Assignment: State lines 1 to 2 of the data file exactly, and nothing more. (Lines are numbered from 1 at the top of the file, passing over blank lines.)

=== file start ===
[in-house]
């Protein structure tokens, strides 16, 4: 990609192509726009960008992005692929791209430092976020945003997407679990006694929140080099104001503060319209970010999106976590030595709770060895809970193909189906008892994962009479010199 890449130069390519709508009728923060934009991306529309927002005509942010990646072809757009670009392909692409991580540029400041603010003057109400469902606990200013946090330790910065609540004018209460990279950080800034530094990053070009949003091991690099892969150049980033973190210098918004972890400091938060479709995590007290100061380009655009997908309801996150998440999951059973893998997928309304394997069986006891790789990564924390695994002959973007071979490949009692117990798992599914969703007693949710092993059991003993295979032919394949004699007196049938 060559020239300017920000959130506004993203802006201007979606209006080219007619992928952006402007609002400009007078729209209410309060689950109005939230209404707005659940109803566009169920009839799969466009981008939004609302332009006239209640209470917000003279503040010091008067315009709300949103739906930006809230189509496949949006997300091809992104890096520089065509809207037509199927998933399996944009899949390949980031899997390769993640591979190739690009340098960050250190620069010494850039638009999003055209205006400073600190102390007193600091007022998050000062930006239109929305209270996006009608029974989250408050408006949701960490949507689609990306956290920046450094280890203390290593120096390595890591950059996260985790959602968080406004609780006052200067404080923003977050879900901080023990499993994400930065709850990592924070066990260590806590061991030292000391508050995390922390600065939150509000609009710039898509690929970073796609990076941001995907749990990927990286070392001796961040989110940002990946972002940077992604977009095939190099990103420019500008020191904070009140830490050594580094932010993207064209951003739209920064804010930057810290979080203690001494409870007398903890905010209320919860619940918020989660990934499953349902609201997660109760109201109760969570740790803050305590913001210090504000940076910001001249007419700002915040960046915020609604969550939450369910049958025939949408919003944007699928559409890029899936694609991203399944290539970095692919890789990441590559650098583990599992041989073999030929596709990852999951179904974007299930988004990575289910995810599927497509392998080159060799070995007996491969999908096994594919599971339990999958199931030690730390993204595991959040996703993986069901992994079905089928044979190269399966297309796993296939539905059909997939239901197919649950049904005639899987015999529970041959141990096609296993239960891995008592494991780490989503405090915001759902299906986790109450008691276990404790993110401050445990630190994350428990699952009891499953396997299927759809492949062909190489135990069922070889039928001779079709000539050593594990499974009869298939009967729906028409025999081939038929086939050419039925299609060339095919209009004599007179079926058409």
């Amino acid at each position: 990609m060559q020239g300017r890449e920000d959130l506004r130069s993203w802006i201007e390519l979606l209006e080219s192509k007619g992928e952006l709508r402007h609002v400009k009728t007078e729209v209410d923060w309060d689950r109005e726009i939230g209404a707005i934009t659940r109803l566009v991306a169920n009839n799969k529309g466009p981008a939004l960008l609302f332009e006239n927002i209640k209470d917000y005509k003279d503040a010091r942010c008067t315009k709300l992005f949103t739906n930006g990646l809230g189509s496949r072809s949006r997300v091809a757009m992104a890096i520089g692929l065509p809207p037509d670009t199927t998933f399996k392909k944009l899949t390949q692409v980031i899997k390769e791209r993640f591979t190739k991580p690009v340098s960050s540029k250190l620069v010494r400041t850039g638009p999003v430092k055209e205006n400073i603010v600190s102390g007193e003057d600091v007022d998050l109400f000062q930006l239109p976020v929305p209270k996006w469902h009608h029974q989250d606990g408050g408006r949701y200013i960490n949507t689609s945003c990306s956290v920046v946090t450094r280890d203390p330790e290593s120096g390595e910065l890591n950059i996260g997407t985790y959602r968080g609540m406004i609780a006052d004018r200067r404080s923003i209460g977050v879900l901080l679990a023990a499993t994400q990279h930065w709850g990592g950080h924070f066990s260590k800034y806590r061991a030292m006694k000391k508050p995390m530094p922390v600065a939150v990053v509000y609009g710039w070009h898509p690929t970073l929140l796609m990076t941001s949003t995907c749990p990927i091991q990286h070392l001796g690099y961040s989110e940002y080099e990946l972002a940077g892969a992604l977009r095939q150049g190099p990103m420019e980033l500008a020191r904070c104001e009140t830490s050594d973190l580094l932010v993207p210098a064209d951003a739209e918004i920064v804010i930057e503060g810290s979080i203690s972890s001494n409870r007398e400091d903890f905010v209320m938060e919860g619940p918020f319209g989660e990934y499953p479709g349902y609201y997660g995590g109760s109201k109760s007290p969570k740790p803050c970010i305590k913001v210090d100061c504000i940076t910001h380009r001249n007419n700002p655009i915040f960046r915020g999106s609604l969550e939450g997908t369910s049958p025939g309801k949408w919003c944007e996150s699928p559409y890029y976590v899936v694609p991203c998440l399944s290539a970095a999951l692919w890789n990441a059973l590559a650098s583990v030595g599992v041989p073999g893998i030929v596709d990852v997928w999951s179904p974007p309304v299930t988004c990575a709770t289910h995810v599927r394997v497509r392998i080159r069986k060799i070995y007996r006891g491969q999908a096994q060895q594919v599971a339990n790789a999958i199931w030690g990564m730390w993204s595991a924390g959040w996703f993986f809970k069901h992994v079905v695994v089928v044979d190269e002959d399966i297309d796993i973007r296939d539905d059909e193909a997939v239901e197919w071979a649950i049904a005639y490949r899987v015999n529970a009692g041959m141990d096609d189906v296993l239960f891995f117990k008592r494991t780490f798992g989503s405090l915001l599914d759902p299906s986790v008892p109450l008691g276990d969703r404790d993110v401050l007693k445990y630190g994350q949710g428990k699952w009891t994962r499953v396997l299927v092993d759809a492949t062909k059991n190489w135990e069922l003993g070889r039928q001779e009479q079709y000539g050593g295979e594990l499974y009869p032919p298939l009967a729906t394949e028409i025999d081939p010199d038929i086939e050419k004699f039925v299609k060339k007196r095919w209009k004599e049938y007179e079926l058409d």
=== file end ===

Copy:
[in-house]
């Protein structure tokens, strides 16, 4: 990609192509726009960008992005692929791209430092976020945003997407679990006694929140080099104001503060319209970010999106976590030595709770060895809970193909189906008892994962009479010199 890449130069390519709508009728923060934009991306529309927002005509942010990646072809757009670009392909692409991580540029400041603010003057109400469902606990200013946090330790910065609540004018209460990279950080800034530094990053070009949003091991690099892969150049980033973190210098918004972890400091938060479709995590007290100061380009655009997908309801996150998440999951059973893998997928309304394997069986006891790789990564924390695994002959973007071979490949009692117990798992599914969703007693949710092993059991003993295979032919394949004699007196049938 060559020239300017920000959130506004993203802006201007979606209006080219007619992928952006402007609002400009007078729209209410309060689950109005939230209404707005659940109803566009169920009839799969466009981008939004609302332009006239209640209470917000003279503040010091008067315009709300949103739906930006809230189509496949949006997300091809992104890096520089065509809207037509199927998933399996944009899949390949980031899997390769993640591979190739690009340098960050250190620069010494850039638009999003055209205006400073600190102390007193600091007022998050000062930006239109929305209270996006009608029974989250408050408006949701960490949507689609990306956290920046450094280890203390290593120096390595890591950059996260985790959602968080406004609780006052200067404080923003977050879900901080023990499993994400930065709850990592924070066990260590806590061991030292000391508050995390922390600065939150509000609009710039898509690929970073796609990076941001995907749990990927990286070392001796961040989110940002990946972002940077992604977009095939190099990103420019500008020191904070009140830490050594580094932010993207064209951003739209920064804010930057810290979080203690001494409870007398903890905010209320919860619940918020989660990934499953349902609201997660109760109201109760969570740790803050305590913001210090504000940076910001001249007419700002915040960046915020609604969550939450369910049958025939949408919003944007699928559409890029899936694609991203399944290539970095692919890789990441590559650098583990599992041989073999030929596709990852999951179904974007299930988004990575289910995810599927497509392998080159060799070995007996491969999908096994594919599971339990999958199931030690730390993204595991959040996703993986069901992994079905089928044979190269399966297309796993296939539905059909997939239901197919649950049904005639899987015999529970041959141990096609296993239960891995008592494991780490989503405090915001759902299906986790109450008691276990404790993110401050445990630190994350428990699952009891499953396997299927759809492949062909190489135990069922070889039928001779079709000539050593594990499974009869298939009967729906028409025999081939038929086939050419039925299609060339095919209009004599007179079926058409």